Approval and being or feeling liked is a crucial aspect of individuation because our sense of self is significantly or entirely relational. We may be able to develop an intrapsychic self-relational style of attachment once we have the cognitive capacity. However, at early developmental stages our caregivers are perceived as part of ourselves and any response is therefore internalized.

INDIVIDUATION TOOL: Cared For

  1. Who would like or love you for the way that you want to be that is healthy and thriving for you? Or, who is it that you love that this way of being you are trying to attain is for? This could be from a person, animal, God, or even a fictional character (e.g., Santa Claus).
  2. As you do this, become aware of who would like or love you for the way that you want to be that is healthy and thriving for you and your loved ones? Or, who is it that you love that this way of being that you are trying to attain is for? This could be a person, animal, God, or even a fictional character (e.g., Santa Claus).
  3. For at least 10 seconds, allow your attention to gradually and gently oscillate back and forth at a slow, comfortable and relaxed pace between the feeling of the person disliking or disapproving of you and the feeling of who does love you that you value that this way of being is for and how this is healthy and thriving for you.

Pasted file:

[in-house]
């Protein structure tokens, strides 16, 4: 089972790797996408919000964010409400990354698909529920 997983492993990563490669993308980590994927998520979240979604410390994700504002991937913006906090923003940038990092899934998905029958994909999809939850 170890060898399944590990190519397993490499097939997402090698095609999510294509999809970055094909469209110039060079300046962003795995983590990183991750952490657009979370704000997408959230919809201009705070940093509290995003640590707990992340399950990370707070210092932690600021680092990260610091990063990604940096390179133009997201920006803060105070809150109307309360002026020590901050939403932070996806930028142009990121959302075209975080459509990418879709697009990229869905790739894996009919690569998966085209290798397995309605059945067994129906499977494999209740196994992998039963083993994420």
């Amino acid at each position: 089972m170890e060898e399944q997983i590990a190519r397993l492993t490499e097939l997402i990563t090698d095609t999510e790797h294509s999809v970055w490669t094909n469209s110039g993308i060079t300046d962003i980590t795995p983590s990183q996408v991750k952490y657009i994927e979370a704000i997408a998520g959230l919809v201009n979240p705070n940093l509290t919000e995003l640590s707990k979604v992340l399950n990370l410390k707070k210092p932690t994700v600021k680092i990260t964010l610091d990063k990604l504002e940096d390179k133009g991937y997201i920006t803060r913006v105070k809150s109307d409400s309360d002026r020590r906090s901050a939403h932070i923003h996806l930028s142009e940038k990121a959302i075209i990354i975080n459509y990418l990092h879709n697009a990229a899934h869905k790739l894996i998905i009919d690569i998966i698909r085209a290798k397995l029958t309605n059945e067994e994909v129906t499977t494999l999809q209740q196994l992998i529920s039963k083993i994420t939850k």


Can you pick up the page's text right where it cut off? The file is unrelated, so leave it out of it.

4. If you cannot identify anything consciously, just be aware of the feeling tone in your body, any sensations, and be present in your body while you are aware of the context of the situation. This will activate implicit memories associated with the context.

Their Role in Your Life

When we are undifferentiated from others at an implicit level we unconsciously view others as having an important and central role in our lives – even when they actually don’t and it is maladaptive for us. This causes us to automatically rely on their approval. To resolve this issue during exploration and reconsolidation use the following exercise:

INDIVIDUATION TOOL: Their Role in Your Life

Become aware of what role they actually have in your life and what role you have (and want) in theirs.

Specify the Extent & Duration that You Need Them

Even though we may not be consciously aware of it, our beliefs and attitudes can be influenced when our needs are unconsciously perceived as being in jeopardy. This perception may not be what is actually happening in reality, and our automatic unconscious assessment of whether we have the options, resources, support, and ability to cope with it may be based on the implicit memory of the status of this at an earlier stage of development when we experienced formidable adversity.